Politics trumps science at whaling talks
The International Whaling Commission (IWC) Scientific Committee gathered last month to assess Japan’s plans to hunt 333 minke whales annually over the next twelve years. Although many whale experts concluded that there is no scientific justification for the proposed kills, the committee, of which Japan itself is a member, could not reach a consensus opinion.
Last year the International Court of Justice (ICJ) ruled that Japan’s previous whale hunts were of a commercial nature and “not for purposes of scientific research.” The country has since announced that it will issue new scientific permits to its fleet, which could enable whaling to begin again later this year under an outdated treaty loophole that allows the killing of whales for science.
“The committee undertook a good faith exercise to look at whether or not Japan’s new whaling proposal had scientific merit. Members examined the conclusions of an expert panel that said it did not, as well as additional information provided by Japan. Still, though, the case for lethal takes had not been made, so the committee was not convinced of the need to hunt whales for science,” said Aimee Leslie, WWF’s global cetacean and marine turtle manager who attended the confidential negotiations.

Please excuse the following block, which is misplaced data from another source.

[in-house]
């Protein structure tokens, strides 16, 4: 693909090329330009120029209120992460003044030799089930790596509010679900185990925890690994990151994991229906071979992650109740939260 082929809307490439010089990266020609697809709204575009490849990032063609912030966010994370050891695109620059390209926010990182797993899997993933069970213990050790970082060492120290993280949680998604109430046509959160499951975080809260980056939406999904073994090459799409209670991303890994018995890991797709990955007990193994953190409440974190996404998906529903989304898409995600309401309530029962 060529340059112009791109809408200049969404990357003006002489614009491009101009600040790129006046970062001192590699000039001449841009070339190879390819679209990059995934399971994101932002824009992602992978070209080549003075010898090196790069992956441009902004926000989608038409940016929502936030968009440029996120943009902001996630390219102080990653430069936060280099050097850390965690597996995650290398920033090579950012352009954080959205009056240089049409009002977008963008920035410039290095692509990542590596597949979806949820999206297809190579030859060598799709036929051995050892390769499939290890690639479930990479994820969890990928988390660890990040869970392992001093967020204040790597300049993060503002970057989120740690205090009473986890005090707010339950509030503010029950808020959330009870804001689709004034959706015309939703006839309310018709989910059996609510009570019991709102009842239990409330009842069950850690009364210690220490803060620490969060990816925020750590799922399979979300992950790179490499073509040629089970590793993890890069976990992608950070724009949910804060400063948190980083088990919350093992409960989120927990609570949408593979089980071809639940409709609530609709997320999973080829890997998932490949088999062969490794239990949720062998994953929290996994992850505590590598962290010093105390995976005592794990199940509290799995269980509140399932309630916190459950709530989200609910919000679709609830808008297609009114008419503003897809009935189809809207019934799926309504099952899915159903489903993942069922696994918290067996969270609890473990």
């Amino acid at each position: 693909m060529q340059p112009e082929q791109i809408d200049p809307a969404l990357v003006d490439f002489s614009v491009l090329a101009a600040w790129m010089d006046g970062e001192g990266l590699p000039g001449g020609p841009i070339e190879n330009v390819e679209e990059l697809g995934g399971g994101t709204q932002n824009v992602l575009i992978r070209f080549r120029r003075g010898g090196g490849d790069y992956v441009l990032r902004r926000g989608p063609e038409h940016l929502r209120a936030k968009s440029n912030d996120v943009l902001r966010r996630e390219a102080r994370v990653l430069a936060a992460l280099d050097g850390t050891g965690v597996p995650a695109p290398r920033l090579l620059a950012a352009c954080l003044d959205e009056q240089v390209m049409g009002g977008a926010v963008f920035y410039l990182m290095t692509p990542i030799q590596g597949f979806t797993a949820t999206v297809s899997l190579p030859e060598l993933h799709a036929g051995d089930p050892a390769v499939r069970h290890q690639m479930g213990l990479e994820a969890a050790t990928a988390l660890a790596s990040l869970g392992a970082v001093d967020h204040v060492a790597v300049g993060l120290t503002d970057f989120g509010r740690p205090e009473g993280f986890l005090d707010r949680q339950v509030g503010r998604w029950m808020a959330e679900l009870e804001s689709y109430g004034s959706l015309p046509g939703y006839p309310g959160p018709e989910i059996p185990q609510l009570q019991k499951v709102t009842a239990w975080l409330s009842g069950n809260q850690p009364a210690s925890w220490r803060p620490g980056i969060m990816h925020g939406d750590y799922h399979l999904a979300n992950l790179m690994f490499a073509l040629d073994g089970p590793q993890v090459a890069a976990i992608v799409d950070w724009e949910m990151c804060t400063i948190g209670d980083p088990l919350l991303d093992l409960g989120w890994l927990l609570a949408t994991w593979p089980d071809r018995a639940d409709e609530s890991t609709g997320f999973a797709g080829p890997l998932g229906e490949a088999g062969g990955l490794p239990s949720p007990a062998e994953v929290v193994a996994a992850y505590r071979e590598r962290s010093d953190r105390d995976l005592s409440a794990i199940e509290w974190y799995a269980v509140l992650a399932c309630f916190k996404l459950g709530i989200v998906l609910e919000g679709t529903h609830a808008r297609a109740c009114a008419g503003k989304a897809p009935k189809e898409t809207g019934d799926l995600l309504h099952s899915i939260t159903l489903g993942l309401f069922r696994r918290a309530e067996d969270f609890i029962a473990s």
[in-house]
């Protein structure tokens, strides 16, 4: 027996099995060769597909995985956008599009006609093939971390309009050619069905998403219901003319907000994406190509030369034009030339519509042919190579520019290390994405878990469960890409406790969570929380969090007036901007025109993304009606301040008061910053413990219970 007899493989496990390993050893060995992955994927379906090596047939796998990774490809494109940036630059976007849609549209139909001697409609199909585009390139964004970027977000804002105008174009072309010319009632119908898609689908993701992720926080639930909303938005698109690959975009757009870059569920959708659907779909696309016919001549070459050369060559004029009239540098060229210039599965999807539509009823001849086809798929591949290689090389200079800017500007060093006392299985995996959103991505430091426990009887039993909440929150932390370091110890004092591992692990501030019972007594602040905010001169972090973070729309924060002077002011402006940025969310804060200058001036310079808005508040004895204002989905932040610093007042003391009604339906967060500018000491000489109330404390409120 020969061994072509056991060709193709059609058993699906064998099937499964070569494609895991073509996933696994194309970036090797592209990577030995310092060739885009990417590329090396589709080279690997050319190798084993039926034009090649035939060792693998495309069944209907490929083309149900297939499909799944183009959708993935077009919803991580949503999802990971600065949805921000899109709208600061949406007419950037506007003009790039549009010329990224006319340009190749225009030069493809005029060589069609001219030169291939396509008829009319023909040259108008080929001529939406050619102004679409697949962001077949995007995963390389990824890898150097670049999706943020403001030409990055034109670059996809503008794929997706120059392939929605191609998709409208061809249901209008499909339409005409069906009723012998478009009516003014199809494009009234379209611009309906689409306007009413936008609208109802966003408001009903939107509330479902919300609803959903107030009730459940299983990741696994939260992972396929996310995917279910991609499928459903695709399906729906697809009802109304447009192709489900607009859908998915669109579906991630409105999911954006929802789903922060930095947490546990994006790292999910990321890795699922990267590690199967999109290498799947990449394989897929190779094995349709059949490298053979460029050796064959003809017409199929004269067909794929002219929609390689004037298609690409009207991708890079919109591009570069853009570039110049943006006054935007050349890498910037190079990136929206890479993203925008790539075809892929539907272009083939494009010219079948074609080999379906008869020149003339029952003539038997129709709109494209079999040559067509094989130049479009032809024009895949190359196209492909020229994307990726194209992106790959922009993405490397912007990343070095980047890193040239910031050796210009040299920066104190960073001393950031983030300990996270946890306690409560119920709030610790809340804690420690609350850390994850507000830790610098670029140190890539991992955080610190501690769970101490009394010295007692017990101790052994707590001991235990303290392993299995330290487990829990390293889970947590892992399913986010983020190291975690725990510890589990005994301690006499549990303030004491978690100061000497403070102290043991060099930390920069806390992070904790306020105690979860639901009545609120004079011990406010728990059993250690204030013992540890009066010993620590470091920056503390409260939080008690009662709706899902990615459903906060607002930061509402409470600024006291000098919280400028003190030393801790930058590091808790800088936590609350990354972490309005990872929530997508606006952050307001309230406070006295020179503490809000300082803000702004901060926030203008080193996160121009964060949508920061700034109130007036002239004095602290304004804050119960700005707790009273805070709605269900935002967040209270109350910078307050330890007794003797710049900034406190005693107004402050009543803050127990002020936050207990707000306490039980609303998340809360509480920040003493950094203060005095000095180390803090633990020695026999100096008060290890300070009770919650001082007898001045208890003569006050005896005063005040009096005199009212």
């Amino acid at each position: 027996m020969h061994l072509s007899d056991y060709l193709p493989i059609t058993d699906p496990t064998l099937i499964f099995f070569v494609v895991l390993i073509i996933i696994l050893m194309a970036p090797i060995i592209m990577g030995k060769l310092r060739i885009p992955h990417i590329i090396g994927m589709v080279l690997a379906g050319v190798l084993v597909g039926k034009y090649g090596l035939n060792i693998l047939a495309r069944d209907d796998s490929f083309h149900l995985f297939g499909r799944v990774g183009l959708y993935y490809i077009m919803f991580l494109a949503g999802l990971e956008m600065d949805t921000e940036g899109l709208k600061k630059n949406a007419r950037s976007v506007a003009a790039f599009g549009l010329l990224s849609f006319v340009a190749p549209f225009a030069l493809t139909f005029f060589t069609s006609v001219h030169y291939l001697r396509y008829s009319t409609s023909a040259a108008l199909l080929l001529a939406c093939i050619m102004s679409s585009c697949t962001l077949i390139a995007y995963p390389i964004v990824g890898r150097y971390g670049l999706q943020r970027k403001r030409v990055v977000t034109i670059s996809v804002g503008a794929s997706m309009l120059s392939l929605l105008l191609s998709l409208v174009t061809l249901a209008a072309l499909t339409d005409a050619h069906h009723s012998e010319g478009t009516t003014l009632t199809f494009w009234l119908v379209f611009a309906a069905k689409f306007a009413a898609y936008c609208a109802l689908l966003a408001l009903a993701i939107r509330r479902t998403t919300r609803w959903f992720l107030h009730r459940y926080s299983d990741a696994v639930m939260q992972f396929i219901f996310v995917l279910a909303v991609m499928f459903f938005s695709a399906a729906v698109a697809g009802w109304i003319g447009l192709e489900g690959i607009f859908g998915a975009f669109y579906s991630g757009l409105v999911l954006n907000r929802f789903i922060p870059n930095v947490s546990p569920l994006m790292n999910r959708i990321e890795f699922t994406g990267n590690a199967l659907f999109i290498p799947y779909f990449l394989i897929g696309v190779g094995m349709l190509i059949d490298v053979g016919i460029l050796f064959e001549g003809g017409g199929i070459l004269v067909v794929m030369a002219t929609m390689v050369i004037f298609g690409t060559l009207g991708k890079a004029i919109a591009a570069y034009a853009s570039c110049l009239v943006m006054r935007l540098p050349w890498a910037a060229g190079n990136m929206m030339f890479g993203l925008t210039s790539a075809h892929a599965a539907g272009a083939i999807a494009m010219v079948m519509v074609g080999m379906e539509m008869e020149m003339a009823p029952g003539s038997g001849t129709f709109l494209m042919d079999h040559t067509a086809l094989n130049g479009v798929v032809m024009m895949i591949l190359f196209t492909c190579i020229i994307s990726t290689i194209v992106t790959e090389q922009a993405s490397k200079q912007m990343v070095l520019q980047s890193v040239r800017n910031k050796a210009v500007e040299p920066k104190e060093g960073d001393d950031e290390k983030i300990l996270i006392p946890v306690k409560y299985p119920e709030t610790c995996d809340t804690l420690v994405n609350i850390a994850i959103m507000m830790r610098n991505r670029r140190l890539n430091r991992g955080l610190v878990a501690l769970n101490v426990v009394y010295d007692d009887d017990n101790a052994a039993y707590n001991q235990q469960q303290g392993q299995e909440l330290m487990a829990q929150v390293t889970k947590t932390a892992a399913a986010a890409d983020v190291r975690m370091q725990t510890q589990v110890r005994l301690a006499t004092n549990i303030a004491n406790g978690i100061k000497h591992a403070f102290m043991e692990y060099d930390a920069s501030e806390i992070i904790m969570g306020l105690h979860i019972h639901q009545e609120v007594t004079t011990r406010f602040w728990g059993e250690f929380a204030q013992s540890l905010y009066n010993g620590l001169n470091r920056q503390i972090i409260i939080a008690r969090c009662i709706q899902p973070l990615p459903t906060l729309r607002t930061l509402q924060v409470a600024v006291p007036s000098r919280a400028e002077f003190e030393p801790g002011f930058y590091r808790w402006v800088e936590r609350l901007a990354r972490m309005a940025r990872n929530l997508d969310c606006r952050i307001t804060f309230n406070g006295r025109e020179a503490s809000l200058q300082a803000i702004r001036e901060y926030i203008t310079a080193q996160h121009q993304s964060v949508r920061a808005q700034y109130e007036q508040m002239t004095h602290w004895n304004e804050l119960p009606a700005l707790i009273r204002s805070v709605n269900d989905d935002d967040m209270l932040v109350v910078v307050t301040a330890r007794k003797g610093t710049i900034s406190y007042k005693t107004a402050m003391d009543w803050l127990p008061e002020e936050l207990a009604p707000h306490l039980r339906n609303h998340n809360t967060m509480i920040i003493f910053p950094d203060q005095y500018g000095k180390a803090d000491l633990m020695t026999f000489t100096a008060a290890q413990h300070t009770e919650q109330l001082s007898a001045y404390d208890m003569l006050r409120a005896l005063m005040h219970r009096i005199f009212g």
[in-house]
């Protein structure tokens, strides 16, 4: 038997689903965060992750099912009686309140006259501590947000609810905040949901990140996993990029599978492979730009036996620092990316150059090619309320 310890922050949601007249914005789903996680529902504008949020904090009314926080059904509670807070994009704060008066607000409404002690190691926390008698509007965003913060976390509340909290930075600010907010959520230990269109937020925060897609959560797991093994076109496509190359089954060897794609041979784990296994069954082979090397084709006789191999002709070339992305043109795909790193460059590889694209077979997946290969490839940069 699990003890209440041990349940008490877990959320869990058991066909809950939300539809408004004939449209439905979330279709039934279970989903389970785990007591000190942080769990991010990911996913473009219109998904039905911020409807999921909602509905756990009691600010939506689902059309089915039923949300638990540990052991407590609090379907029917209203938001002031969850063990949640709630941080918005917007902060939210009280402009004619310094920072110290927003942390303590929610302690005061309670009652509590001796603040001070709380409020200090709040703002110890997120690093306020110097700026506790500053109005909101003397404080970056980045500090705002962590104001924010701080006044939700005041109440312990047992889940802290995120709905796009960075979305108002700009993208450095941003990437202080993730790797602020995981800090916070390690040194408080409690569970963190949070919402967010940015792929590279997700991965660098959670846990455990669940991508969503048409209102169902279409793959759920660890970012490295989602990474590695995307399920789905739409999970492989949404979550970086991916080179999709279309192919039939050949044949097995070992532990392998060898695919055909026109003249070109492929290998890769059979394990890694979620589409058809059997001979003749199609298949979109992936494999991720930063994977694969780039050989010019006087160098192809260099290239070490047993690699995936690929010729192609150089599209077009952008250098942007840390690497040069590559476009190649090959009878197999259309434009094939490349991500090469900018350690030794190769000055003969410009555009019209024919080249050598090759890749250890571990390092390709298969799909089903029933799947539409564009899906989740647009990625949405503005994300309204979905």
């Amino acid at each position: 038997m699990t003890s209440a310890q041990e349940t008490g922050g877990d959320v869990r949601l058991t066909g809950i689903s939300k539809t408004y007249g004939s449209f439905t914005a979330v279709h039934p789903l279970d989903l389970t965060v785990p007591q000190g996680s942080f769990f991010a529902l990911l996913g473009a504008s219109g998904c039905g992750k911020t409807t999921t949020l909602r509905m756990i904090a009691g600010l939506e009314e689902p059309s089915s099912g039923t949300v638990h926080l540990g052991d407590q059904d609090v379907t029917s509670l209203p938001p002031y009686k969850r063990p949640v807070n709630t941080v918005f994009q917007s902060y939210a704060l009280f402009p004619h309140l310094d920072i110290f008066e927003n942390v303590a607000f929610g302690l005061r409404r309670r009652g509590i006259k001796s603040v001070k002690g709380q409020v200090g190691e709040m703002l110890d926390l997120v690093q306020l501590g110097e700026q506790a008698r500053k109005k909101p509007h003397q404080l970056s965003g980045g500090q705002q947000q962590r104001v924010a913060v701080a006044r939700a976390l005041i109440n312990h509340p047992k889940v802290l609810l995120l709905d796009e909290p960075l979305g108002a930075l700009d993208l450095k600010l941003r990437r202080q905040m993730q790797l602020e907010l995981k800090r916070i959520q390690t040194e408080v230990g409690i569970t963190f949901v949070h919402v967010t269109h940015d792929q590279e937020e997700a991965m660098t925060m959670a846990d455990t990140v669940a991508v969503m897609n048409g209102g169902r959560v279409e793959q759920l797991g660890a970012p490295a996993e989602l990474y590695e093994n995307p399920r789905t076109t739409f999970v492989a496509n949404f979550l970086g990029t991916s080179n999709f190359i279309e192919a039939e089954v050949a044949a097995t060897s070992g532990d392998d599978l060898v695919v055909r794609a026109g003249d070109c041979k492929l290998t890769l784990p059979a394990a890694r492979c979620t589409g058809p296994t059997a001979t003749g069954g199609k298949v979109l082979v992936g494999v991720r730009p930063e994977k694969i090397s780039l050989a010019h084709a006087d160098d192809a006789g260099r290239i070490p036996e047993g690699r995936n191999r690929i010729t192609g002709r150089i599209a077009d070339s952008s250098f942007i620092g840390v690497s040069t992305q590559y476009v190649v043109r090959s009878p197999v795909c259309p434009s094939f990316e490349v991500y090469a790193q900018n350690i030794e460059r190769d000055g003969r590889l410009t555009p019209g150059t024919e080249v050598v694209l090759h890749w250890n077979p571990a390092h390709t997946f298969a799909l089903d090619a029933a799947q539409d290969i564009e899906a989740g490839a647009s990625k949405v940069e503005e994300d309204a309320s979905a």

“Despite a failure to prove that its hunts are necessary for research or useful to the commission, Japan appears determined to continue killing whales, whose meat will end up available for sale. Continuing illegitimate whale hunts in the name of science makes a mockery of the IWC and the ICJ.”
Although the committee was unable to make a definitive recommendation to the full commission, it did request that further analysis be completed for additional review at its next session in 2016. This outcome led many members to conclude that commencement of lethal sampling this winter is not justified.
“As a responsible member of the international community, Japan should respect the spirit of the world court ruling and the recommendations of the IWC, and srefrain from hunting whales under the pretense of scientific research. If the country begins so-called scientific whaling again, it will face renewed global condemnation,” Leslie says.